Last night Japanese forces attacked the Philippine Islands.
Last night the Japanese attacked Wake Island.
And this morning the Japanese attacked Midway Island.

Japan has therefore undertaken a surprise offensive extending throughout the Pacific area. The facts of yesterday and today speak for themselves. The people of the United States have already formed their opinions and well understand the implications to the very life and safety of our nation.

As Commander-in-Chief of the Army and Navy I have directed that all measures be taken for our defense, that always will our whole nation remember the character of the onslaught against us.

No matter how long it may take us to overcome this premeditated invasion, the American people, in their righteous might, will win through to absolute victory.

I believe that I interpret the will of the Congress and of the people when I assert that we will not only defend ourselves to the uttermost but will make it very certain that this form of treachery shall never again endanger us.

Hostilities exist. There is no blinking at the fact that our people, our territory and our interests are in grave danger.

With confidence in our armed forces, with the unbounding determination of our people, we will gain the inevitable triumph. So help us God.

I ask that the Congress declare that since the unprovoked and dastardly attack by Japan on Sunday, December 7, 1941, a state of war has existed between the United States and the Japanese Empire.

Franklin D. Roosevelt - December 8, 1941

I'd like to ask everyone to hold a moment of silence, to remember our brothers and sisters who died that day.

05 December 2009

I just... wow... a new class of stupid...

So... cruising through Auction Arms, looking at Arisaka's for shits & grins. Found this listing, and thought "not bad". Then I looked more closely at the pics: in fact, this pic:

That would be an Arisaka Type 99, with a full chrysanthemum. You know: the symbol that was supposed to have been removed or defaced before bringing the rifle back from Japan. The crest that, if intact, makes the weapon worth FAR more...

Bubba here needs to have his thumbs removed, before he destroys any more collectibles.

I'm gonna go cry now...

Natalie Portman: are you paying attention?

Ok... here's one for the celeb watchers.

Although she doesn't directly say it herself, in a blog entry at HuffPo, this paragon of virtue (and bad prequels) spouts off with a quote:

"He posits that consideration…which has more to do with being polite to your tablemates than sticking to your own ideals, would be absurd if applied to any other belief (e.g., I don't believe in rape, but if that's what it takes to please my dinner hosts, then so be it)."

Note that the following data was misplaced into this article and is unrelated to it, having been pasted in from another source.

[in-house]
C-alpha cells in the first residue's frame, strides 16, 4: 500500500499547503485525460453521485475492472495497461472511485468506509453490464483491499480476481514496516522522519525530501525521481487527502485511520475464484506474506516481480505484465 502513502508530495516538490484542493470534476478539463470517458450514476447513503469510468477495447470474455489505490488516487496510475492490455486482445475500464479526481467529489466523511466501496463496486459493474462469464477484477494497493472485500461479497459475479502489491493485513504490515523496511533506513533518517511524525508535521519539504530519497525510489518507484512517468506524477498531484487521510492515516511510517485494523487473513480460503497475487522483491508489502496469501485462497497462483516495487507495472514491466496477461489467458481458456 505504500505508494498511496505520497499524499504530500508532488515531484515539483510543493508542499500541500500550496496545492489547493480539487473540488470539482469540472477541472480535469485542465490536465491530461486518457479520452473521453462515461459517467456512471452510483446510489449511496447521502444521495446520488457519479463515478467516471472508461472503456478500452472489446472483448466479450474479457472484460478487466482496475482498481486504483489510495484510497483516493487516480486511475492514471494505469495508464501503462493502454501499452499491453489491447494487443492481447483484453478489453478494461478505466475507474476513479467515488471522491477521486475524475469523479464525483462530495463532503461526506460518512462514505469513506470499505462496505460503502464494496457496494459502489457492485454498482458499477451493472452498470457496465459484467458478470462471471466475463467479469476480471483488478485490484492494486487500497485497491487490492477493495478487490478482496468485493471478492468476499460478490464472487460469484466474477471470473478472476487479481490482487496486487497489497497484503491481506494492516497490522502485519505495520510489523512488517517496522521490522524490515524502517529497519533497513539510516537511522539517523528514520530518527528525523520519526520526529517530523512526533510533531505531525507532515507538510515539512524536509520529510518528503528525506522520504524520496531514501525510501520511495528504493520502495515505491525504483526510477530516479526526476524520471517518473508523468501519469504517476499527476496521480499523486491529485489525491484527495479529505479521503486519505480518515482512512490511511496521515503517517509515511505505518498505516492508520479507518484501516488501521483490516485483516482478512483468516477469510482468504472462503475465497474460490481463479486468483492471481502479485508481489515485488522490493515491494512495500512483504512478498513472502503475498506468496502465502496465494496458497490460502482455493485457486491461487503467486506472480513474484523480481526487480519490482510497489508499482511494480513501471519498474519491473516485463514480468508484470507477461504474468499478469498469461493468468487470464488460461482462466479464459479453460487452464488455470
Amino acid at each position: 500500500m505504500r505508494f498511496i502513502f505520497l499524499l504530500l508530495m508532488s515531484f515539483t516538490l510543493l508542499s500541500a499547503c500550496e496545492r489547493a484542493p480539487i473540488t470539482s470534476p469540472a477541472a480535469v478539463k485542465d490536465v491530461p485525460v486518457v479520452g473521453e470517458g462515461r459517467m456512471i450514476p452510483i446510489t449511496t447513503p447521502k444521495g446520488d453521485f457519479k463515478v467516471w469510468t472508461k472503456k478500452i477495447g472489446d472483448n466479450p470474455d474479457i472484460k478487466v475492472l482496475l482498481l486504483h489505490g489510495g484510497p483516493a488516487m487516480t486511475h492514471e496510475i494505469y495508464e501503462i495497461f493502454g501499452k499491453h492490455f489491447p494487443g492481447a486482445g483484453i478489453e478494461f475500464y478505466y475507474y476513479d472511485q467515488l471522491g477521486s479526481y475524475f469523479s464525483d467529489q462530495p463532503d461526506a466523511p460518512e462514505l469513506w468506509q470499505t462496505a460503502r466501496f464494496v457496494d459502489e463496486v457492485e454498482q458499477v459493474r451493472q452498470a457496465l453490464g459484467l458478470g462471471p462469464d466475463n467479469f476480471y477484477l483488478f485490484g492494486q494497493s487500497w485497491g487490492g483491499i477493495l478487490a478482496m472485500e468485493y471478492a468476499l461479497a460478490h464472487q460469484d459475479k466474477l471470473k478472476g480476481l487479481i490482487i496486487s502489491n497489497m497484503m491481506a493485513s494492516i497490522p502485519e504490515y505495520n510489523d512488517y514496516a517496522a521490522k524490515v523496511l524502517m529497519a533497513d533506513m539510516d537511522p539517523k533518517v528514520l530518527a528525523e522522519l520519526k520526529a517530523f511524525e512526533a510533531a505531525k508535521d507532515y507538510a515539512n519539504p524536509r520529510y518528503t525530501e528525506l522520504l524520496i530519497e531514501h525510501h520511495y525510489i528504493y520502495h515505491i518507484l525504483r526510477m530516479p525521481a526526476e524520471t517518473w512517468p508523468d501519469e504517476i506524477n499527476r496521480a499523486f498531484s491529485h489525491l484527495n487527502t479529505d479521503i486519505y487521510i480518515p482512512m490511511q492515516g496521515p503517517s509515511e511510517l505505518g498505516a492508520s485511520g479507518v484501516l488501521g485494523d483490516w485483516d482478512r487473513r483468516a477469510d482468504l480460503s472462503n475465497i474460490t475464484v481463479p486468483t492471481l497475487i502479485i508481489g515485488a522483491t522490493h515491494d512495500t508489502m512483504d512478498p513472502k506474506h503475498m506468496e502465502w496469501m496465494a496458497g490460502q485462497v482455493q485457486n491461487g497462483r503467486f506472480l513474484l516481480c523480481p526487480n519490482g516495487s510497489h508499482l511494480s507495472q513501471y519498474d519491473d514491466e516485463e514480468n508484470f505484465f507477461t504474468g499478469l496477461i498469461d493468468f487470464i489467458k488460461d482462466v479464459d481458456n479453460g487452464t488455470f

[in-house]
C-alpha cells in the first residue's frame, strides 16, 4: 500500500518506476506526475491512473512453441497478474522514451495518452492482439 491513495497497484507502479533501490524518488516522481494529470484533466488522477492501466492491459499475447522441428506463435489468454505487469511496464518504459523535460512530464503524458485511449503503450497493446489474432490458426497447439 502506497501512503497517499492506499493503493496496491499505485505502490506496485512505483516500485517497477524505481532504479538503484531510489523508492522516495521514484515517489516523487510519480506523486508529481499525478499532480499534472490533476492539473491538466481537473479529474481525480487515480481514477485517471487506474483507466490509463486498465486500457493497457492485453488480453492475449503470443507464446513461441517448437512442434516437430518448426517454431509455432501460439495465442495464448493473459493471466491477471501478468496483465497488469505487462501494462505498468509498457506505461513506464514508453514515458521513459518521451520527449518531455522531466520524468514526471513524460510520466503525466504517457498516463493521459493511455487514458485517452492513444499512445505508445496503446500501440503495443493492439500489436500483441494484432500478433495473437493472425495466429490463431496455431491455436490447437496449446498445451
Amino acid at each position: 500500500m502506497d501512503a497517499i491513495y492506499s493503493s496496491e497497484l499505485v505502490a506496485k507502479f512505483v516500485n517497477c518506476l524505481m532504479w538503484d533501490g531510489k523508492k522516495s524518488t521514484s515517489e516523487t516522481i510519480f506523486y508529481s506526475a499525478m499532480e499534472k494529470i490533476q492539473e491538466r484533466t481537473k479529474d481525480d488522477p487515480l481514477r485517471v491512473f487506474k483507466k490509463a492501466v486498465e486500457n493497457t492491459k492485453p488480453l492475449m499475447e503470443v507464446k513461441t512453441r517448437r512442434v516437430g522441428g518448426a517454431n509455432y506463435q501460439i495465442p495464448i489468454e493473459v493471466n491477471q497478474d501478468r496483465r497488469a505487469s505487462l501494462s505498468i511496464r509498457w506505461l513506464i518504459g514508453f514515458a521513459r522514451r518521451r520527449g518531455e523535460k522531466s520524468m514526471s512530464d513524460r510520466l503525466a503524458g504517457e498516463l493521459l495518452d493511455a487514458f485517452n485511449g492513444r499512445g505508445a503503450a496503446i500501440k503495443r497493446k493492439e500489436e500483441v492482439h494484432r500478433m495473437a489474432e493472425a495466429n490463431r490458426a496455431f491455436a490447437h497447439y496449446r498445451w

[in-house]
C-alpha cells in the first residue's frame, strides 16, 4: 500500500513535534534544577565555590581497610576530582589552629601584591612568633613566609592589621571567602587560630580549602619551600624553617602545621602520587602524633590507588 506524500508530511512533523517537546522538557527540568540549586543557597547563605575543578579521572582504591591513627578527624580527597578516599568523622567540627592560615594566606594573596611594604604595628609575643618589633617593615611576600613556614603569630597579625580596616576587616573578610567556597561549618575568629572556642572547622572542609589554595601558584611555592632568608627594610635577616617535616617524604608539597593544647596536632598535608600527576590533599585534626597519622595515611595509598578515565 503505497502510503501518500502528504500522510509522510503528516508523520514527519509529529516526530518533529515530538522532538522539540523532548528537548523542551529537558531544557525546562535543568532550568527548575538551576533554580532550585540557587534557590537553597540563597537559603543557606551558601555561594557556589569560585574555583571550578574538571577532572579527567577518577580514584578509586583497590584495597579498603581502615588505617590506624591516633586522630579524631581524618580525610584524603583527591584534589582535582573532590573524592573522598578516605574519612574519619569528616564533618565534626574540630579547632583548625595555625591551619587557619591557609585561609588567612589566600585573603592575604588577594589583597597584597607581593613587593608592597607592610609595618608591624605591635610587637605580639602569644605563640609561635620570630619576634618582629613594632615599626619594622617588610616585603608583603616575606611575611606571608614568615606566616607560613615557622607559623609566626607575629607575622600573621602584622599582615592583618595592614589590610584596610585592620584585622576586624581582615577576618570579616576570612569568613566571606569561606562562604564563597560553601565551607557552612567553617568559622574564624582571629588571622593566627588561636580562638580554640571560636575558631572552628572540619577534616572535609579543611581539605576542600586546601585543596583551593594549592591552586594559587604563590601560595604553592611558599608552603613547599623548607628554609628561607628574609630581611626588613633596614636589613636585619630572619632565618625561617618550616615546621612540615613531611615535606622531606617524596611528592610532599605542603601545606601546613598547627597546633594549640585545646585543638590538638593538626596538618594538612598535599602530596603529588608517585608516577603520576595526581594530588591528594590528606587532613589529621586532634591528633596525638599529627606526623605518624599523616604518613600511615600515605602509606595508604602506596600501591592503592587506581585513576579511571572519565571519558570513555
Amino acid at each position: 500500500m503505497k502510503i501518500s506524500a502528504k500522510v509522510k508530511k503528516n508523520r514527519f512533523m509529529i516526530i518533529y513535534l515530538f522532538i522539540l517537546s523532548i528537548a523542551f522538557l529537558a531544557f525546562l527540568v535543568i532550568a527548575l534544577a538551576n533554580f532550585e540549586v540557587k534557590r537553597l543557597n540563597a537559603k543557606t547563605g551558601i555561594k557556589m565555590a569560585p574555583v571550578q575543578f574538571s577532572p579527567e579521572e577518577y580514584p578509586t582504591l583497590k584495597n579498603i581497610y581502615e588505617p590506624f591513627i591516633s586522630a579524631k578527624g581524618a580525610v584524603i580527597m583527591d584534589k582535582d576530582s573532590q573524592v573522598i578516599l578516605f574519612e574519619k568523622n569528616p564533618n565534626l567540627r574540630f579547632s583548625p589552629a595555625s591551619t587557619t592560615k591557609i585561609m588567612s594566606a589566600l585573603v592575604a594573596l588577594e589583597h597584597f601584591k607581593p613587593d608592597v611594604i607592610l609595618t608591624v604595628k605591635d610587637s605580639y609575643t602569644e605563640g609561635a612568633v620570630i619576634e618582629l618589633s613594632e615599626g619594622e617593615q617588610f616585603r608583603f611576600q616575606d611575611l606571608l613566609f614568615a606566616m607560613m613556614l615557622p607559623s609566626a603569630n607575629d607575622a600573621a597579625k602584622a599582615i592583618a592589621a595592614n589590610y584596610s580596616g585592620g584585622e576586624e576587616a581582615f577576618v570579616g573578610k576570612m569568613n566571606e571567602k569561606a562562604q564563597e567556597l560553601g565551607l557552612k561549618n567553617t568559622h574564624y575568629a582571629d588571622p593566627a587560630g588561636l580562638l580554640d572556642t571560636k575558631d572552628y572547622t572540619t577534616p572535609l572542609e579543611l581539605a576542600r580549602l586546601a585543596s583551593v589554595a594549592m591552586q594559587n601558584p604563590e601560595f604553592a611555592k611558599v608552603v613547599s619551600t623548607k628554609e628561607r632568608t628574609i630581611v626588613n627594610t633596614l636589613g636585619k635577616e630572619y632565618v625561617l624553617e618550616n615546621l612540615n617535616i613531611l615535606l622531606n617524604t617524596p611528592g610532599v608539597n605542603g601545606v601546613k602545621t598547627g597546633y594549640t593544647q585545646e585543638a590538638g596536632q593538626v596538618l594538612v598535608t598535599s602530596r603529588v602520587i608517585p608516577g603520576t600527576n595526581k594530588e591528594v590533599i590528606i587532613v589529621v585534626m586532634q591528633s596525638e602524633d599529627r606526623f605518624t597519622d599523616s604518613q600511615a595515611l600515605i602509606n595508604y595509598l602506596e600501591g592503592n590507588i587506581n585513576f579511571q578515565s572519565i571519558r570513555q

Bold mine.

So... you could presume from this, that Ms Portman is against rape (as she is against eating animals). After all, she casts them in a similar light.


Scroll down to "Edit: new names".

Yep: she's signed herself onto the "Free Roman Polanski" BS.

So... let's connect the dots.

Eating meat = rape
Being a Hollyweird bigwig = rape is ok
Being a Hollyweird bigwig = eating meat is ok

Everyone got that?

03 December 2009

"Just Kids"

Yes, I know... I missed Humpday Hardware again. I'm working on getting my posting up to speed. Sue me: I'm pretty sure my lawyer can take yours.


Stingray over at Atomic Nerds just posted this gem, and I have to expand on it a bit.

You see, I have a working theory. From my observations, most of humanity never really matures out of their teenage years.

Now, don't get me wrong: folks can and do go about leading productive lives. But, for the most part, we all still have that whiney, boundry-pushing teen lurking in the depths of our souls. The reason we don't act on it (much) is that we learn where our boundries are, what's acceptable and what's not. But we still have ways that it shows...

Way back in the Dark Ages, I was dating a wonderful young lady in college. She was complaining one day that "I thought college would be different! But it's just the same as high school!". I started questioning her on some specifics, and realized that the same things that bothered her in high school (and now, college) existed out in the "real world" as well.

She wasn't happy when I pointed that out to her.

So, comes the question: "Why do we, as a society, allow this BS to go on?". Stingray asks it (though not in so many words). I'm sure AD and the rest of the emergency services crew asks it at some point (whether it's AD himself at am accident scene, or LawDog dealing with yet another Sumdood sighting). And we always ask, when we see someone who should bloody-well know better pull a "Hold my beer and watch this!" stunt: "Why do we tolerate immature assholes like that?"...

It's simple, really: it's because so many of us are hoping that our own immaturity will be overlooked, in one form or another.

Think of a group of guys going out and getting plastered. There may only be one bonehead in the group that'll do something absolutely mind-bogglingly stupid that night, but they'll all defend their friend... at worst, you'll hear "oh, he's just drunk".

That's not because they're standing by their bud out of a sense of loyalty, it's because they know THEY will likely do something just as stupid at some point, and are hoping to earn forgiveness for their transgression.

Do we ALL fall into this trap? Not all the time: I know I tend to call folks on their mistakes, regardless: helps them learn, which is more important to me than "being liked" (which is funny: that usually means folks come to me to help them figure out their problems).

But you've got the group that has the most impact on a person's behavior (their "herd") making excuses for bone-headed behavior (if not actively encouraging it), what's going to be the end result?

That's right: more bone-headed behavior.

Is there an answer? Yes and no: I can see it in the small scale, but I see no way of fixing the bigger issue directly.

And that, more than anything, scares the crap out of me.